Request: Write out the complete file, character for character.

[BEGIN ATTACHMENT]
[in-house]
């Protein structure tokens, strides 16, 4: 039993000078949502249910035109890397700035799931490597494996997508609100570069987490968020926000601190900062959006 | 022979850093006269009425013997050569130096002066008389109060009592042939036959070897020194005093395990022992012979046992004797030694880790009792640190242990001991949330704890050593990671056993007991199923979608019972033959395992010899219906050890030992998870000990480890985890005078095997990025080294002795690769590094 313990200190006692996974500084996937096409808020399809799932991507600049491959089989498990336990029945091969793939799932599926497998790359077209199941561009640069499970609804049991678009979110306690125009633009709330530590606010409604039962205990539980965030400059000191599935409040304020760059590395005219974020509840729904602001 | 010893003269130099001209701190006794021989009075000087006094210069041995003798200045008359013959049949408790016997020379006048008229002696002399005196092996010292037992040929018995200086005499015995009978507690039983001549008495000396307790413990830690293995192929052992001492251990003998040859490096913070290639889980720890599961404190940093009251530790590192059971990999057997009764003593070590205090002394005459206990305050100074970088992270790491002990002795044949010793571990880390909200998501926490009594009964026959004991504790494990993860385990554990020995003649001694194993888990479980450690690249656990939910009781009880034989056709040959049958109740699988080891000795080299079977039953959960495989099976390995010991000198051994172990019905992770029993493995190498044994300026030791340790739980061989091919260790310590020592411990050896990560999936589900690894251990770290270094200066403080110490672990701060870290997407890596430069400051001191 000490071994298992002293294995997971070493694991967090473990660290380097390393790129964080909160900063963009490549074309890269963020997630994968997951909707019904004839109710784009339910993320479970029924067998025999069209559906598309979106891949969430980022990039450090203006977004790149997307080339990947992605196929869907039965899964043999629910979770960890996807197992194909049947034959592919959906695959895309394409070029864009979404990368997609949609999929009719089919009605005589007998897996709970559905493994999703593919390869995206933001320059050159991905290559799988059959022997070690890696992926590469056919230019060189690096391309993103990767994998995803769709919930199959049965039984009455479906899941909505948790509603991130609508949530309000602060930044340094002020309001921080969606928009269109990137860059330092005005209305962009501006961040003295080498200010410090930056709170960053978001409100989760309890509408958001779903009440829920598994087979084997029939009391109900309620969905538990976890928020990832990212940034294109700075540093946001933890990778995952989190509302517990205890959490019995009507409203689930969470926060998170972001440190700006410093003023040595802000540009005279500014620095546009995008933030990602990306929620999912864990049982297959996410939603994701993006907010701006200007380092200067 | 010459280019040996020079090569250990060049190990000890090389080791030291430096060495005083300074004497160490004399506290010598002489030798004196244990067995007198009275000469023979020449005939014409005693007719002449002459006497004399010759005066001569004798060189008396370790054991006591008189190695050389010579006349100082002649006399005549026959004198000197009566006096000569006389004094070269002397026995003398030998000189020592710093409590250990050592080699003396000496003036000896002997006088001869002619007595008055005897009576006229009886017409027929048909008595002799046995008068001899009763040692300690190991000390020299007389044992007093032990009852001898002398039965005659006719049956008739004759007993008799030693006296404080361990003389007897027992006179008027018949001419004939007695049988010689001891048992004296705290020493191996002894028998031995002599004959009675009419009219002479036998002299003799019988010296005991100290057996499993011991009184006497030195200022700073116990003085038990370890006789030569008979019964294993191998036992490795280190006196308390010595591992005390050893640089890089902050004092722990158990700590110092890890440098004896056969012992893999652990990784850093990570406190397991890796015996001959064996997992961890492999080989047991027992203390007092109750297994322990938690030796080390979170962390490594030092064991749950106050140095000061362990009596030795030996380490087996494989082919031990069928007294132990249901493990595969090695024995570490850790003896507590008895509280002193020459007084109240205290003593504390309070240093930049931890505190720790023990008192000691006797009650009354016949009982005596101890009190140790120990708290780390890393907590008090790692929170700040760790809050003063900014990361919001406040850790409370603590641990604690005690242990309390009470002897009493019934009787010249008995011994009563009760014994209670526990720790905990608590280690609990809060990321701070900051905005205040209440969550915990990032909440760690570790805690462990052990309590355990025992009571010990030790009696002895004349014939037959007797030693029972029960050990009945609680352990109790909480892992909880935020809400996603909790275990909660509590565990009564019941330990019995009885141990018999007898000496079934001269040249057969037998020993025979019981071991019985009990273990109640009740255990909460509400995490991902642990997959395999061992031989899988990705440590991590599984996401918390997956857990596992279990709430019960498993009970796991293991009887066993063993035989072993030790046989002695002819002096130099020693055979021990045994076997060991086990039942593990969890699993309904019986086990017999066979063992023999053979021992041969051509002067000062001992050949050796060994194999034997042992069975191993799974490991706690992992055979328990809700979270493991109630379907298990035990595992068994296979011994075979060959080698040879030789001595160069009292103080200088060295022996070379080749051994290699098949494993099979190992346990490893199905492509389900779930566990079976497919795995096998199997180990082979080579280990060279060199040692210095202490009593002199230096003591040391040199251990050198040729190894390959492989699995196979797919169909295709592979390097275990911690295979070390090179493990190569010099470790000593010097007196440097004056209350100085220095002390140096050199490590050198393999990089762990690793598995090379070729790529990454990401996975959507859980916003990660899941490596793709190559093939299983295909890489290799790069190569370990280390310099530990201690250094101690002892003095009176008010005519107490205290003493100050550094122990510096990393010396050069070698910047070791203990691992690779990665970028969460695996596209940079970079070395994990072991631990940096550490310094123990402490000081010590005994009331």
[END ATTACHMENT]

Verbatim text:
[in-house]
């Protein structure tokens, strides 16, 4: 039993000078949502249910035109890397700035799931490597494996997508609100570069987490968020926000601190900062959006 | 022979850093006269009425013997050569130096002066008389109060009592042939036959070897020194005093395990022992012979046992004797030694880790009792640190242990001991949330704890050593990671056993007991199923979608019972033959395992010899219906050890030992998870000990480890985890005078095997990025080294002795690769590094 313990200190006692996974500084996937096409808020399809799932991507600049491959089989498990336990029945091969793939799932599926497998790359077209199941561009640069499970609804049991678009979110306690125009633009709330530590606010409604039962205990539980965030400059000191599935409040304020760059590395005219974020509840729904602001 | 010893003269130099001209701190006794021989009075000087006094210069041995003798200045008359013959049949408790016997020379006048008229002696002399005196092996010292037992040929018995200086005499015995009978507690039983001549008495000396307790413990830690293995192929052992001492251990003998040859490096913070290639889980720890599961404190940093009251530790590192059971990999057997009764003593070590205090002394005459206990305050100074970088992270790491002990002795044949010793571990880390909200998501926490009594009964026959004991504790494990993860385990554990020995003649001694194993888990479980450690690249656990939910009781009880034989056709040959049958109740699988080891000795080299079977039953959960495989099976390995010991000198051994172990019905992770029993493995190498044994300026030791340790739980061989091919260790310590020592411990050896990560999936589900690894251990770290270094200066403080110490672990701060870290997407890596430069400051001191 000490071994298992002293294995997971070493694991967090473990660290380097390393790129964080909160900063963009490549074309890269963020997630994968997951909707019904004839109710784009339910993320479970029924067998025999069209559906598309979106891949969430980022990039450090203006977004790149997307080339990947992605196929869907039965899964043999629910979770960890996807197992194909049947034959592919959906695959895309394409070029864009979404990368997609949609999929009719089919009605005589007998897996709970559905493994999703593919390869995206933001320059050159991905290559799988059959022997070690890696992926590469056919230019060189690096391309993103990767994998995803769709919930199959049965039984009455479906899941909505948790509603991130609508949530309000602060930044340094002020309001921080969606928009269109990137860059330092005005209305962009501006961040003295080498200010410090930056709170960053978001409100989760309890509408958001779903009440829920598994087979084997029939009391109900309620969905538990976890928020990832990212940034294109700075540093946001933890990778995952989190509302517990205890959490019995009507409203689930969470926060998170972001440190700006410093003023040595802000540009005279500014620095546009995008933030990602990306929620999912864990049982297959996410939603994701993006907010701006200007380092200067 | 010459280019040996020079090569250990060049190990000890090389080791030291430096060495005083300074004497160490004399506290010598002489030798004196244990067995007198009275000469023979020449005939014409005693007719002449002459006497004399010759005066001569004798060189008396370790054991006591008189190695050389010579006349100082002649006399005549026959004198000197009566006096000569006389004094070269002397026995003398030998000189020592710093409590250990050592080699003396000496003036000896002997006088001869002619007595008055005897009576006229009886017409027929048909008595002799046995008068001899009763040692300690190991000390020299007389044992007093032990009852001898002398039965005659006719049956008739004759007993008799030693006296404080361990003389007897027992006179008027018949001419004939007695049988010689001891048992004296705290020493191996002894028998031995002599004959009675009419009219002479036998002299003799019988010296005991100290057996499993011991009184006497030195200022700073116990003085038990370890006789030569008979019964294993191998036992490795280190006196308390010595591992005390050893640089890089902050004092722990158990700590110092890890440098004896056969012992893999652990990784850093990570406190397991890796015996001959064996997992961890492999080989047991027992203390007092109750297994322990938690030796080390979170962390490594030092064991749950106050140095000061362990009596030795030996380490087996494989082919031990069928007294132990249901493990595969090695024995570490850790003896507590008895509280002193020459007084109240205290003593504390309070240093930049931890505190720790023990008192000691006797009650009354016949009982005596101890009190140790120990708290780390890393907590008090790692929170700040760790809050003063900014990361919001406040850790409370603590641990604690005690242990309390009470002897009493019934009787010249008995011994009563009760014994209670526990720790905990608590280690609990809060990321701070900051905005205040209440969550915990990032909440760690570790805690462990052990309590355990025992009571010990030790009696002895004349014939037959007797030693029972029960050990009945609680352990109790909480892992909880935020809400996603909790275990909660509590565990009564019941330990019995009885141990018999007898000496079934001269040249057969037998020993025979019981071991019985009990273990109640009740255990909460509400995490991902642990997959395999061992031989899988990705440590991590599984996401918390997956857990596992279990709430019960498993009970796991293991009887066993063993035989072993030790046989002695002819002096130099020693055979021990045994076997060991086990039942593990969890699993309904019986086990017999066979063992023999053979021992041969051509002067000062001992050949050796060994194999034997042992069975191993799974490991706690992992055979328990809700979270493991109630379907298990035990595992068994296979011994075979060959080698040879030789001595160069009292103080200088060295022996070379080749051994290699098949494993099979190992346990490893199905492509389900779930566990079976497919795995096998199997180990082979080579280990060279060199040692210095202490009593002199230096003591040391040199251990050198040729190894390959492989699995196979797919169909295709592979390097275990911690295979070390090179493990190569010099470790000593010097007196440097004056209350100085220095002390140096050199490590050198393999990089762990690793598995090379070729790529990454990401996975959507859980916003990660899941490596793709190559093939299983295909890489290799790069190569370990280390310099530990201690250094101690002892003095009176008010005519107490205290003493100050550094122990510096990393010396050069070698910047070791203990691992690779990665970028969460695996596209940079970079070395994990072991631990940096550490310094123990402490000081010590005994009331």